Solitaire Stories weaves a narrative into the card game. There are eight stories to unlock with different deck themes and points to earn. The more you play, the more difficult the stories and hands become. You can also opt for the quick play option if you've already played the story through, or just want a round of Solitaire. My favorite story to play was the Maestro story, which dealt with a musician's journey and presented a gorgeous purple aesthetic. 

In addition, Solitaire Stories says every hand is beatable, which keeps me trying the same deal over and over until I beat it. Stories are added monthly as well, so you can always experience something new.

Screenshot by CNET

The Simon's Cat franchise -- which began as short animations about a man and his ever-hungry feline friend -- has blossomed since it's 2008 origins. You can find a number of Simon's Cat games in the App Store, but my favorite is Simon's Cat: Story Time on Apple Arcade.

Simon's Cat: Story Time keeps with the well-loved match-three gameplay that lets players unlock chapters of a story. In Story Time, a building site project threatens to shatter the tranquility of Simon and Cat's neighborhood. Simon, Cat, and their friends -- some four-legged -- begin restoring a wasteland of historic parks nearby to protect the community. 

Story Time provides a fun narrative and soothing tasks of cleaning up and designing a garden (without breaking a sweat or getting dirty) alongside casual, easy-to-pick-up Candy Crush-style gameplay. 

Screenshot by CNET

I'd never picked up any of the Elder Scrolls video games, despite their popularity. When Elder Scrolls: Blades arrived on mobile for free, it felt like the perfect opportunity to try out the series risk free. 

Blades is a (mostly) open-world RPG full of adventuring, spells, collecting, crafting and sword fighting. The graphics -- even for mobile -- are just as stunning now as they were in 2018. In the game, you return to your home village and find it all but demolished. Your task is to rebuild the town and defeat the enemies that caused the destruction. Quests are rewarded with gold and other items for crafting.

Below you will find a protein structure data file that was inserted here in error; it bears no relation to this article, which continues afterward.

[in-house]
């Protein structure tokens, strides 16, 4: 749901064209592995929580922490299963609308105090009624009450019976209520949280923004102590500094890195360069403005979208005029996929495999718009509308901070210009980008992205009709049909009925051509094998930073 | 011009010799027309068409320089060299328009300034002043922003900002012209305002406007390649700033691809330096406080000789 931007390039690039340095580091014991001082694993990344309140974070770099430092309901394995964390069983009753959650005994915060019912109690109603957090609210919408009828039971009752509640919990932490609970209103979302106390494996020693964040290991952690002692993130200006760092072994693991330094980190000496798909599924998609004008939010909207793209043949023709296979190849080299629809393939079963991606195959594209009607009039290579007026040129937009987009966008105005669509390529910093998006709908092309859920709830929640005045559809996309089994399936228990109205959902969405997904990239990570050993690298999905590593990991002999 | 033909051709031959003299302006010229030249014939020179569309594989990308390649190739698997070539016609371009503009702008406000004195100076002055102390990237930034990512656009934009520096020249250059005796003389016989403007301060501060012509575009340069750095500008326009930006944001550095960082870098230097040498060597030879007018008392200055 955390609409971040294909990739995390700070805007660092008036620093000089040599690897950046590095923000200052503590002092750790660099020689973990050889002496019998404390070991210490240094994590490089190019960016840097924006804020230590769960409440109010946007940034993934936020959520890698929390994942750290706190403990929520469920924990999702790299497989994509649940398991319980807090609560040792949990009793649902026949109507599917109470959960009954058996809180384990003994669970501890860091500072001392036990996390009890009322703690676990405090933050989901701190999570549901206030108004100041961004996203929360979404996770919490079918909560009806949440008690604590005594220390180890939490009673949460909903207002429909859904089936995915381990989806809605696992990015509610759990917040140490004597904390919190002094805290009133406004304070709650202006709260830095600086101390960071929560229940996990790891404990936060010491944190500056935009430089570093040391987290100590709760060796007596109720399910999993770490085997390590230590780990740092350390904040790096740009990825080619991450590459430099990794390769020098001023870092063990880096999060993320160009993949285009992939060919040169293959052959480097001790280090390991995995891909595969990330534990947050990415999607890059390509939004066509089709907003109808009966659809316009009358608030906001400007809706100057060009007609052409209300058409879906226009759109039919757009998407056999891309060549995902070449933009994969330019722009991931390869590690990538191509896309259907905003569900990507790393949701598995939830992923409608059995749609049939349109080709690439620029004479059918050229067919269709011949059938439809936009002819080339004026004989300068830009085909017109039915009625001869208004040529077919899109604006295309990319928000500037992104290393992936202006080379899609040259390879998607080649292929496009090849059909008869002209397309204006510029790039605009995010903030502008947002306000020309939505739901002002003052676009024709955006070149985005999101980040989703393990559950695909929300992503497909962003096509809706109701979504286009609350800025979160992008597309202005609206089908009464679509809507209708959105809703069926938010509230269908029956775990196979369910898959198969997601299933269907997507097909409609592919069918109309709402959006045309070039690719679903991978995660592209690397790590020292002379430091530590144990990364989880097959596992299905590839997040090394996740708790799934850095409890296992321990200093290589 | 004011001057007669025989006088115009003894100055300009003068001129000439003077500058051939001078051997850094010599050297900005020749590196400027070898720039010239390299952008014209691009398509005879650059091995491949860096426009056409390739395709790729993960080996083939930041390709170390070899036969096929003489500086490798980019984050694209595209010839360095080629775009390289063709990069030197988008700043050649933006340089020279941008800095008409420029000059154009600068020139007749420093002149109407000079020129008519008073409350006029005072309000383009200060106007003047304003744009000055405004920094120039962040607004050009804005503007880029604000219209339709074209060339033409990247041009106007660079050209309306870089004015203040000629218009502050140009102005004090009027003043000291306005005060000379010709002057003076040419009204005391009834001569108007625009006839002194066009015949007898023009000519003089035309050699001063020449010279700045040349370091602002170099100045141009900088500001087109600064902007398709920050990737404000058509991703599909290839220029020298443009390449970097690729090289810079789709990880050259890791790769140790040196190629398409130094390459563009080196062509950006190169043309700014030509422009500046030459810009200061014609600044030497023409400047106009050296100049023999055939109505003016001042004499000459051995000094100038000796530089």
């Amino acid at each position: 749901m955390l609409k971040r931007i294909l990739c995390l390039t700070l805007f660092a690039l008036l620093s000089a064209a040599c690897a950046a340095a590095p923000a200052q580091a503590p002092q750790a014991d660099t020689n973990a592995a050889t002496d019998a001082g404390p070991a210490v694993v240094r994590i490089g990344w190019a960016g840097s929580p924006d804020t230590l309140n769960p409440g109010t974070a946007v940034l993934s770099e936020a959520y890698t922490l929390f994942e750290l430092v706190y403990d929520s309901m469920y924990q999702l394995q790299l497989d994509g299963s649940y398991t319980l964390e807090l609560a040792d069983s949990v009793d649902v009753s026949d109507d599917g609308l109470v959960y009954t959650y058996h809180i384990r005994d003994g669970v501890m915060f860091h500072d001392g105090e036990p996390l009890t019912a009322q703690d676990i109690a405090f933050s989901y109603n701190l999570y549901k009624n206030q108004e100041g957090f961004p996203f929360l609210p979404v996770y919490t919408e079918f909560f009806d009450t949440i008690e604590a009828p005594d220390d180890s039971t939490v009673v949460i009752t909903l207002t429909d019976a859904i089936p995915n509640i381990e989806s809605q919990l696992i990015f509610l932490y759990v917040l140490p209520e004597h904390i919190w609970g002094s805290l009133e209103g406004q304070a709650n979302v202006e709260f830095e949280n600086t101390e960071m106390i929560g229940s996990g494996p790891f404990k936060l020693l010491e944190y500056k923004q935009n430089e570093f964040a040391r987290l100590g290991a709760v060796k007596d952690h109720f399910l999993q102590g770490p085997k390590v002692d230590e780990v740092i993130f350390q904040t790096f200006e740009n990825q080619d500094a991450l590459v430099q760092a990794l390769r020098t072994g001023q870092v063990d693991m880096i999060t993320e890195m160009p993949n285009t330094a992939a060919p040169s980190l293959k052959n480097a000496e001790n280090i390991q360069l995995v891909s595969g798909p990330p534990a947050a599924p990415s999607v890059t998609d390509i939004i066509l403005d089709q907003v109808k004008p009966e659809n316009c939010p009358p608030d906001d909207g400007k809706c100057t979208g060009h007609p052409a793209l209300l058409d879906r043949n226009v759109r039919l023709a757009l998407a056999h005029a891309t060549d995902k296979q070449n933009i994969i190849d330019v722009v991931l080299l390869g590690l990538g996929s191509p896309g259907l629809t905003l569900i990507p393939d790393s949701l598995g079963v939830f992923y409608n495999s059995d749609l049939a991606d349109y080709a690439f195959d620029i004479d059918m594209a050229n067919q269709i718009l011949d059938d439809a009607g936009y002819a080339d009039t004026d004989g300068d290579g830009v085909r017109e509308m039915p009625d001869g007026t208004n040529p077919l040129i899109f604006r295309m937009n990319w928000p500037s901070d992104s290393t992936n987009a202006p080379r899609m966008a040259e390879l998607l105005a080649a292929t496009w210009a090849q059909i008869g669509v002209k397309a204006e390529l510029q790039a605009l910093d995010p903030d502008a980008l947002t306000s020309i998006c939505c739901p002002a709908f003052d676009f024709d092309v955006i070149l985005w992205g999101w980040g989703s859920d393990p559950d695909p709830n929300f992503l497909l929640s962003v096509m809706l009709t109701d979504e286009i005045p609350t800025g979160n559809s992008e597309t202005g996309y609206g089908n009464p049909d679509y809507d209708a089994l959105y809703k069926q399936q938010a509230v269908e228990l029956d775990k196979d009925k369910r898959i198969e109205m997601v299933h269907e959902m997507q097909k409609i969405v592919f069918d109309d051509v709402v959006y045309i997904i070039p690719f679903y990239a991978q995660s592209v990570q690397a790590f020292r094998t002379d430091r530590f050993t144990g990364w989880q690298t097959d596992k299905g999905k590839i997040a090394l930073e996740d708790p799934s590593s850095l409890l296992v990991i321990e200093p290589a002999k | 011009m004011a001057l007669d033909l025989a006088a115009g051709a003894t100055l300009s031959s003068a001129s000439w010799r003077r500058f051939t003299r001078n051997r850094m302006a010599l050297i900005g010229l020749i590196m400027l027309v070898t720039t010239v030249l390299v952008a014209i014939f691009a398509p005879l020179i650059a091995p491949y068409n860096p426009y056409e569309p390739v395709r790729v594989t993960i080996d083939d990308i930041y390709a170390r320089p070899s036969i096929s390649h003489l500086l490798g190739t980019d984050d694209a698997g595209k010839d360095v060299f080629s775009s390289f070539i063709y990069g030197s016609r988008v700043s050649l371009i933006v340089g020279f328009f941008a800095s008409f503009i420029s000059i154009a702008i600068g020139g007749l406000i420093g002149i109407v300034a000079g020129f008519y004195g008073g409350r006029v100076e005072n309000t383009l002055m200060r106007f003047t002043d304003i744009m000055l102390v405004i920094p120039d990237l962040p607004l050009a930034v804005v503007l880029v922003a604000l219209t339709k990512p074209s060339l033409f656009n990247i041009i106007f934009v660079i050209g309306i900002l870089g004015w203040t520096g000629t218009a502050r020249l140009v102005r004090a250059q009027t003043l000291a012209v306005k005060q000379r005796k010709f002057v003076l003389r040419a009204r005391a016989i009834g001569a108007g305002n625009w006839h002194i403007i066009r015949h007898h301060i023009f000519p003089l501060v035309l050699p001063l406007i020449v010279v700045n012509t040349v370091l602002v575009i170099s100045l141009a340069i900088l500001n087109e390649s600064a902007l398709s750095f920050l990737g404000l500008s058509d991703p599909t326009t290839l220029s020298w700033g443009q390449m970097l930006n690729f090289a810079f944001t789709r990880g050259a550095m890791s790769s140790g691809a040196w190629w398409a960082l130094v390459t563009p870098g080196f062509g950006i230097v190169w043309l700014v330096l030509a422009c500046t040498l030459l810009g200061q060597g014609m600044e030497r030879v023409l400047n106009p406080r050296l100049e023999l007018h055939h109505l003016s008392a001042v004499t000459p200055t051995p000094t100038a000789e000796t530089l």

Your character is customizable, weapons and spells can be upgraded, you can level up and unlock spells, perks and abilities in the skill tree, and the battle gameplay mechanics are simple enough for mobile. There are optional in-app purchases, but I think   As someone new to the series, Elder Scroll: Blades is fun to play on its own, but also made me interested in the console games.

Screenshot by CNET

Neo Cab is a choice-based survival game for the digital age embroiled in a mystery. You play as Lina, the last human taxi driver in a world overcome by Capra's corporate plans for a fully automated city. When you move to Los Ojos to reconnect with your best friend, Savy, things don't go as planned when she vanishes. 

With no other options, you must keep taking passengers and earn coin to keep your car running and have a place to sleep at night. Riders can also have information about Savy's disappearance. You can use the phone on your dashboard to pan around the in-game map, monitor your emotions and cash balance, driver rating and ride history, keep notes, and search for folks who need rides.

Be careful what you say (or don't say) and keep an eye on your Feelgrid bracelet to stay in tune with your emotions. The bracelet reports a spectrum of emotions by color and color intensity (i.e. angry is red, green is calm, dark red is furious, etc.) The longer you drive, the more difficult it becomes to please every passenger, get paid enough and land a good review. Too many bad reviews and you'll be out of a job. No pressure!

For more gaming news, check out our list of the best Nintendo Switch games to play this year and 24 incredible video games you can knock out in one night.